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Black-Owned Businesses Lack Resources Amid Pandemic

February 12, 2021 by Victoria Turner
Black-Owned Businesses Lack Resources Amid Pandemic
Geoffrey Starks

The pandemic has made clear that broadband access goes hand-in-hand with economic opportunity, exposing the inequities and lack of resources for black-owned businesses across the country, according to Commissioner Geoffrey Starks of the Federal Communications Commission.

Since the onset of the novel coronavirus pandemic, black business ownership has decreased by 41%, with research pointing out that a key factor to this is an inability to digitize their companies for consumers to access their services or products online, Starks said during yesterday’s FCC event entitled, “Future of work: Black Owned Businesses and the Digital Divide.” 

According to Ron Busby, president and CEO of the U.S. Black Chambers, 35% of black business owners inefficiently trained on how to have “internet visibility” through e-commerce, a proper online presence, which is essential to businesses surviving the current economic recession and pandemic. Calling for “intentionality” within policy decisions, Busby said there needs to be a honed-in and inclusive approach to the programs that are supposed to address the loss of black-owned businesses and lack of targeted aid.

“We need to be able to provide them, both private sectors and public sectors, the resources and the information that they need to be able to grow,” Busby said, targeting the policy programs to the communities that they affected “first and foremost” by involving those communities directly.

“Equity looks like anyone who wants to start a business has the opportunity and understanding of where they can locate resources to not only start that business, [but] to grow that business,” said Stephanie Sykes, founding executive director and general counsel for the African American Mayors Association, agreeing with Busby. 

The digital divide separating communities with high-speed broadband access from those without, particularly in urban versus rural areas, has been a top-of-mind issue at the FCC for the last few years. Last year, amid the pandemic and economic recession that ensued, when Congress passed the Consolidated Appropriations Act of 2021, it included $3.2 billion for the Emergency Broadband Benefit program to expand access and enable vulnerable communities to connect. 

The disconnect seems greater for communities of color, Starks said, with Pew Research Center finding 34% of Black people are without an at-home broadband connection. The digital divide has moved away from just a rural versus urban problem, Starks said, with more than three times as many Americans still disconnected in densely-populated areas and more than 20 million unable to afford to adopt high-speed broadband.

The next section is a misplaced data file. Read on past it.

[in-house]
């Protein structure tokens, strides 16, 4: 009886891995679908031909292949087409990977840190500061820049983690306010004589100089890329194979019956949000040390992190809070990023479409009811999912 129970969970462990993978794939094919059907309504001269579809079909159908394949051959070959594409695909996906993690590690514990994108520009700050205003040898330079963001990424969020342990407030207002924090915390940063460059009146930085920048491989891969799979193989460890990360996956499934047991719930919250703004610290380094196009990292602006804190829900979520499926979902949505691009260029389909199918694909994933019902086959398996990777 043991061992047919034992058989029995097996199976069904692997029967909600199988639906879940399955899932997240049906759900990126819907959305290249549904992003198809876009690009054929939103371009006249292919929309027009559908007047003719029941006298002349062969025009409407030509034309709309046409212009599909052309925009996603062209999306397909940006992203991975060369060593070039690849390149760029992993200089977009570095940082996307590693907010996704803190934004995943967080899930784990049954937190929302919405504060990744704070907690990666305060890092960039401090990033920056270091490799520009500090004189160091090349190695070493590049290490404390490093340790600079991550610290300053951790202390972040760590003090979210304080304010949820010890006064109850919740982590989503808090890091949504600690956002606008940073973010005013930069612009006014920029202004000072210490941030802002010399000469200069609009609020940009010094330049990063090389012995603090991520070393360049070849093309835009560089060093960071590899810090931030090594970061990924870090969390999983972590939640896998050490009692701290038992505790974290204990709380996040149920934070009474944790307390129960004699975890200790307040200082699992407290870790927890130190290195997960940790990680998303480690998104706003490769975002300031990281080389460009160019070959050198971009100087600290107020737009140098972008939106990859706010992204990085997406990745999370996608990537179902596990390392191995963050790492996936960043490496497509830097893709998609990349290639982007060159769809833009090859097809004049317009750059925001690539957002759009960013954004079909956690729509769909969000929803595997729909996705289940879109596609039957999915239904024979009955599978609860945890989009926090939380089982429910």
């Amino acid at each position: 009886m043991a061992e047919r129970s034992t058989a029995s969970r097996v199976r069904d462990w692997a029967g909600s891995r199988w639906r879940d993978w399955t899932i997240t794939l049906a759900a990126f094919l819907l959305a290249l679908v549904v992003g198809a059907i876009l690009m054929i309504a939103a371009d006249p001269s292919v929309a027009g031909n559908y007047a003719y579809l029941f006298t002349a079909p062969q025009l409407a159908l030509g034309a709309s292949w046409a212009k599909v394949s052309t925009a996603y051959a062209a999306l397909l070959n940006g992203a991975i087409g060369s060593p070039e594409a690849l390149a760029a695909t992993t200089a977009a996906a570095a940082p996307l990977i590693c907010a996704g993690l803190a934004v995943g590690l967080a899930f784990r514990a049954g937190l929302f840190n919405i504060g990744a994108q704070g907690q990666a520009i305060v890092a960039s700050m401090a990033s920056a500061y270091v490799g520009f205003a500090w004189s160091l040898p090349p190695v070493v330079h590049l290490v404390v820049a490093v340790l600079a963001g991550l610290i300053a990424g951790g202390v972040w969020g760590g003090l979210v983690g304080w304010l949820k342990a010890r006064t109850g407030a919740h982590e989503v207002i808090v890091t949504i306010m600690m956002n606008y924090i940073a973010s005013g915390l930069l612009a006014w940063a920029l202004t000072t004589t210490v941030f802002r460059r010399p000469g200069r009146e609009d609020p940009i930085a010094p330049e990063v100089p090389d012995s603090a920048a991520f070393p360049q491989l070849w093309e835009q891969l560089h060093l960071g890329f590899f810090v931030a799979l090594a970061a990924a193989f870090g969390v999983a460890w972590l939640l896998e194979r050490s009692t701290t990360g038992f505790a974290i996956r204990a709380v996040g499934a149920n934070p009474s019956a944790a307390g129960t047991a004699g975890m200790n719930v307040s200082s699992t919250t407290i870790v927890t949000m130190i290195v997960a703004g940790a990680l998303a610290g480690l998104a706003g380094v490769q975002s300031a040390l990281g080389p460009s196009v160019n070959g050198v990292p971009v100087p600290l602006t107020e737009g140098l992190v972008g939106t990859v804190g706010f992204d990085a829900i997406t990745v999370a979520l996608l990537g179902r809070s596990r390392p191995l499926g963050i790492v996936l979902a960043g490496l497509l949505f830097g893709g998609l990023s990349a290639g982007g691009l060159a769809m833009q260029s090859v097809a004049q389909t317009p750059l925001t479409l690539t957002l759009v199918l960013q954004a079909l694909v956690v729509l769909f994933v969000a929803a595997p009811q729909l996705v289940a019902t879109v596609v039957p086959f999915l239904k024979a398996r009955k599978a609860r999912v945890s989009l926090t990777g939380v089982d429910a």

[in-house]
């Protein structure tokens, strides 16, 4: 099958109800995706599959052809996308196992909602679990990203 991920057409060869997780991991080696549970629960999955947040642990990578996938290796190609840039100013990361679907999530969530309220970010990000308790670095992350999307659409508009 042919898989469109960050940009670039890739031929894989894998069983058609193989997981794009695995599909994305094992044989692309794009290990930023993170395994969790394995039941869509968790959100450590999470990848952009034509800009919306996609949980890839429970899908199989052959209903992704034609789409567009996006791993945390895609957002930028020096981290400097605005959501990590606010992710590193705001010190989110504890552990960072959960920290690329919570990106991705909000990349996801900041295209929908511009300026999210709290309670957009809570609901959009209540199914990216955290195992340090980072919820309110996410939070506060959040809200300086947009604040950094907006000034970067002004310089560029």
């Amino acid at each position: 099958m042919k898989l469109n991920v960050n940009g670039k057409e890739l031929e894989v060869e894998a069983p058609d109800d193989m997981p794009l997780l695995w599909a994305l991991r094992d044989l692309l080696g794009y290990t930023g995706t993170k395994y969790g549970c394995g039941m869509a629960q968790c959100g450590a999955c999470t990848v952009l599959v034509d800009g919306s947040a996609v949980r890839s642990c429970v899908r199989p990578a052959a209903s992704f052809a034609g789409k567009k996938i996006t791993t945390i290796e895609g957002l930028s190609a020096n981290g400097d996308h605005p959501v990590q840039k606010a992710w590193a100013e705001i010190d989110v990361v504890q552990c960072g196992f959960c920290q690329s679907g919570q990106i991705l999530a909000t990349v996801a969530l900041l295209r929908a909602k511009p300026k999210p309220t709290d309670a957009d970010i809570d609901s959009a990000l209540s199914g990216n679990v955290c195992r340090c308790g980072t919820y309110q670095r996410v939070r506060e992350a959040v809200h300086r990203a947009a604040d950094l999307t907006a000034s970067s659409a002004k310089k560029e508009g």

Ensuring there is access by deploying broadband to all areas is one part of the equation. The second is affordability that allows for the adoption of this broadband. Making broadband affordable for everyone across the nation, which Starks sees as a civil right, is the only way to ensure everyone can “keep pace with this changing world” and be part of the workforce with the same opportunities for all businesses and workers, regardless of race, income or address.

“Rebuilding our economy depends on uplifting and empowering those vulnerable folks…to boost our economy, we must also connect those Black workers to affordable broadband,” he said. 

Tackling the “barrier” of adopting affordable broadband “matters because people cannot work remotely, start or sustain their own businesses, upskill and reskill themselves as they turn to online training programs,” said Starks, the latter is particularly important given the “changing and dynamic workforce” from the acceleration to automation that this pandemic has caused. 

These can be accomplished through private-public partnerships, said Sykes. Local governments, which are more immediately accountable and in touch with the needs of the communities they serve, have begun partnering up with private companies that can provide broadband. These private-public partnerships play into and are encouraged by the emergency broadband benefits program, which incentivizes broadband providers with reimbursements for providing internet services – $50 per low-income household reached and $75 for Tribal Lands.

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